Anti-platelet therapy with clopidogrel (Plavix) and aspirin is the standard of care for secondary prevention of myocardial Infarction. Despite its widespread use, 4 - 32% of Individuals are not responsive to clopidogrel. This renewal application will build upon significant progress made during the initial funding period in which we completed the Amish Pharmacogenomics of Anti-platelet lnterventlon-1 (PAPI-1) Study. Through the first genome-wide association study (GWAS) of its kind, we found that the loss of function cytochrome P450 2C19*2 (CYP2C19*2) variant is a major determinant of clopidogrel response, accounting for 12% of the variation in response. In an Independent cohort, we found that ~30% of the general population harboring CYP2C19*2 have poorer platelet response to clopidogrel and are at a 2.4-fold higher risk of having an ischemic cardiac event or death. The overall goal of this renewal application is to continue to advance the science of anti-platelet pharmacogenomics and its clinical translation. We hypothesize (a) CYP2C19 genotype-directed anti-platelet therapy will be superior to standard of care therapy;and (b) the genetic architecture of clopidogrel response Includes common and rare variants in yet-to-be identified genes. We have amassed a team of multidisciplinary investigators and collaborators and will capitalize on synergies created by active participation in the Pharmacogenomics Research Network to address the following Specific Alms: (1) To conduct the PAPI-2 Study, a prospective multicenter randomized double-blind clinical trial comparing cardiovascular events using CYP2C19 genotype-directed versus standard of care anti-platelet therapy in over 2000 patients with coronary heart disease;(2) To identify common variants in novel genes and loci for clopidogrel response by performing a large GWAS as part of a new Clopidogrel Pharmacogenomics GWAS Consortium;and (3) To identify rare variants in genes previously not known to influence platelet function or clopidogrel response by performing genome-wide exon (exome) sequencing from the extremes of the distribution of clopidogrel response.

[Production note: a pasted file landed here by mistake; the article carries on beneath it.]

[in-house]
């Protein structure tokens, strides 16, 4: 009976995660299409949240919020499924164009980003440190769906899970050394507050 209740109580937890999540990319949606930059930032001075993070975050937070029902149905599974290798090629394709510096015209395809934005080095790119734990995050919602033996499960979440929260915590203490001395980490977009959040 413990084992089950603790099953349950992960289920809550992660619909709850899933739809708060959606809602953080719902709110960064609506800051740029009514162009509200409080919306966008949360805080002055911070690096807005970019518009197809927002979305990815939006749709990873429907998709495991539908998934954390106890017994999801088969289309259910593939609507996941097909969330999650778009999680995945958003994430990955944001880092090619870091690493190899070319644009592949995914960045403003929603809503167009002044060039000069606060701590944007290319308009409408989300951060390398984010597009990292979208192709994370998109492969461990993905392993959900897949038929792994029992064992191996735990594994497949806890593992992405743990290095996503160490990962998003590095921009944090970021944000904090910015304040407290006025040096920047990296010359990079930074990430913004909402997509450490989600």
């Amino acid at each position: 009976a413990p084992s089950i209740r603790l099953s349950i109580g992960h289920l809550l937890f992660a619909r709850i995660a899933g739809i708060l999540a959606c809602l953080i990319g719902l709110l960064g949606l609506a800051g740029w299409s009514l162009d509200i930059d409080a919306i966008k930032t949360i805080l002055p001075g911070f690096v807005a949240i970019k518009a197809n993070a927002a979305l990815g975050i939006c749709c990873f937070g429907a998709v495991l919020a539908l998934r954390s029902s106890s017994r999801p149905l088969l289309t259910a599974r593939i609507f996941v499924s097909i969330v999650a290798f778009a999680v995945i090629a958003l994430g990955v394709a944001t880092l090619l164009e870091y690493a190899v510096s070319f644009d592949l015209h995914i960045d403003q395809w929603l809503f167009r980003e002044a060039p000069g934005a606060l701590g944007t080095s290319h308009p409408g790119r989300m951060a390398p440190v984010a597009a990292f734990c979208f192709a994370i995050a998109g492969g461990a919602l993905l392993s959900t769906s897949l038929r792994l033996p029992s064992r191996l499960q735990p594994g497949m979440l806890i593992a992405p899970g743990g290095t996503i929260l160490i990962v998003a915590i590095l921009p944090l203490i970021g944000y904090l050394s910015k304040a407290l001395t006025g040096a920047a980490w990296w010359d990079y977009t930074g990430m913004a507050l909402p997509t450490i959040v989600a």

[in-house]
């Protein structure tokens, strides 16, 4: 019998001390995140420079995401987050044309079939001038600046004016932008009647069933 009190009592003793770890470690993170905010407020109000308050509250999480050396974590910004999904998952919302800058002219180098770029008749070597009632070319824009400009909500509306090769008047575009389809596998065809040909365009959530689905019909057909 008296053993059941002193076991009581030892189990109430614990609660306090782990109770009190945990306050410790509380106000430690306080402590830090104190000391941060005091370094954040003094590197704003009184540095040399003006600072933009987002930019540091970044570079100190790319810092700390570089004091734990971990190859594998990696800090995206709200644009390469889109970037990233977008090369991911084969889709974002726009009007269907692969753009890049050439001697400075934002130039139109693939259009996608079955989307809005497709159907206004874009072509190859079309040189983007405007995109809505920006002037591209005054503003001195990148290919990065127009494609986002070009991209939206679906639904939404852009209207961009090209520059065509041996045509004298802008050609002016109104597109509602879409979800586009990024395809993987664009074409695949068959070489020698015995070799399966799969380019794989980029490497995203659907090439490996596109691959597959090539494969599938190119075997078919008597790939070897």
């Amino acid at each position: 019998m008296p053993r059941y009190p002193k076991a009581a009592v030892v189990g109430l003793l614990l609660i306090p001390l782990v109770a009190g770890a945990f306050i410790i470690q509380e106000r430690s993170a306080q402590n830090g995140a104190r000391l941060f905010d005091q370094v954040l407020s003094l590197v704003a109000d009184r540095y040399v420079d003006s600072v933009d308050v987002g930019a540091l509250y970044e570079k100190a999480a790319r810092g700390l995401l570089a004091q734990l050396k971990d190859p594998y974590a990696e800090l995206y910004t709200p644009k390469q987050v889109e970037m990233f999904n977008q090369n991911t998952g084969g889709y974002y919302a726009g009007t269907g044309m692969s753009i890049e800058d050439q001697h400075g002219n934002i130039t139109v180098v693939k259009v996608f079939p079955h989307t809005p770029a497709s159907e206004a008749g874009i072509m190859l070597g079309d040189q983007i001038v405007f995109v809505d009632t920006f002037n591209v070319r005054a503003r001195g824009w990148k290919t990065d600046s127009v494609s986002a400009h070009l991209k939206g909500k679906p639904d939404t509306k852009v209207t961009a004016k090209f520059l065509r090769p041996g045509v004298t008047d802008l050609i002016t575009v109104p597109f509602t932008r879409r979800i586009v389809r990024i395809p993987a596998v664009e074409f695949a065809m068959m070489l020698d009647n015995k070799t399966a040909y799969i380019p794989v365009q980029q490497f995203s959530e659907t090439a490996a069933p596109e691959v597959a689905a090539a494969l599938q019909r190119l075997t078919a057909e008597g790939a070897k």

Public Health Relevance

The proposed randomized clinical trial will provide the evidence base for translation of genotype-directed anti-platelet therapy into clinical practice. The Identification of common and rare variants in novel genes for clopidogrel response will provide new insights into platelet biology and variation in anti-platelet therapy response, and potentially, new targets for more effective agents to prevent and treat CHD.

Agency
National Institute of Health (NIH)
Institute
National Heart, Lung, and Blood Institute (NHLBI)
Type
Research Project--Cooperative Agreements (U01)
Project #
5U01HL105198-08
Application #
8322660
Study Section
Special Emphasis Panel (ZRG1-GGG-M (52))
Program Officer
Jaquish, Cashell E
Project Start
2005-09-23
Project End
2015-06-30
Budget Start
2012-07-01
Budget End
2013-06-30
Support Year
8
Fiscal Year
2012
Total Cost
$3,081,248
Indirect Cost
$641,368
Name
University of Maryland Baltimore
Department
Internal Medicine/Medicine
Type
Schools of Medicine
DUNS #
188435911
City
Baltimore
State
MD
Country
United States
Zip Code
21201
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